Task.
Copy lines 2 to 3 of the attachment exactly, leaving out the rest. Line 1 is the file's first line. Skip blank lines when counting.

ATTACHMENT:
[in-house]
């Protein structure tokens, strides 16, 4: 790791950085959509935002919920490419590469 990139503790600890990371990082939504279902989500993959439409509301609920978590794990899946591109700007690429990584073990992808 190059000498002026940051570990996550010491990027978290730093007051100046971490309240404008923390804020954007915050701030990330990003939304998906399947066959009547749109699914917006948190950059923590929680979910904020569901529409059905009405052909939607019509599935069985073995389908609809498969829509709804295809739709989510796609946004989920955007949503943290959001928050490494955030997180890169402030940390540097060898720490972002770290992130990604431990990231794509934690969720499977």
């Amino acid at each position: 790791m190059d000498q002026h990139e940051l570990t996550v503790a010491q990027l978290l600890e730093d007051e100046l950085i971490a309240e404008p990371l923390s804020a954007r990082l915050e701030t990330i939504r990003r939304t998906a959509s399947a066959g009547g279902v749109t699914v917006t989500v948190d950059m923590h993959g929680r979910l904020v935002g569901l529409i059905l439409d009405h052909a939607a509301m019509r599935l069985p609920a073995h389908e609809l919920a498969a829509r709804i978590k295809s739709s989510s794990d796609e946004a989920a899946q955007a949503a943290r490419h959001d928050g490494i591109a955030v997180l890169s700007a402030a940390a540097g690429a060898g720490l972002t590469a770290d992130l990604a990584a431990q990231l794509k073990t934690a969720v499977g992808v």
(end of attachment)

């Protein structure tokens, strides 16, 4: 790791950085959509935002919920490419590469 990139503790600890990371990082939504279902989500993959439409509301609920978590794990899946591109700007690429990584073990992808 190059000498002026940051570990996550010491990027978290730093007051100046971490309240404008923390804020954007915050701030990330990003939304998906399947066959009547749109699914917006948190950059923590929680979910904020569901529409059905009405052909939607019509599935069985073995389908609809498969829509709804295809739709989510796609946004989920955007949503943290959001928050490494955030997180890169402030940390540097060898720490972002770290992130990604431990990231794509934690969720499977």
């Amino acid at each position: 790791m190059d000498q002026h990139e940051l570990t996550v503790a010491q990027l978290l600890e730093d007051e100046l950085i971490a309240e404008p990371l923390s804020a954007r990082l915050e701030t990330i939504r990003r939304t998906a959509s399947a066959g009547g279902v749109t699914v917006t989500v948190d950059m923590h993959g929680r979910l904020v935002g569901l529409i059905l439409d009405h052909a939607a509301m019509r599935l069985p609920a073995h389908e609809l919920a498969a829509r709804i978590k295809s739709s989510s794990d796609e946004a989920a899946q955007a949503a943290r490419h959001d928050g490494i591109a955030v997180l890169s700007a402030a940390a540097g690429a060898g720490l972002t590469a770290d992130l990604a990584a431990q990231l794509k073990t934690a969720v499977g992808v």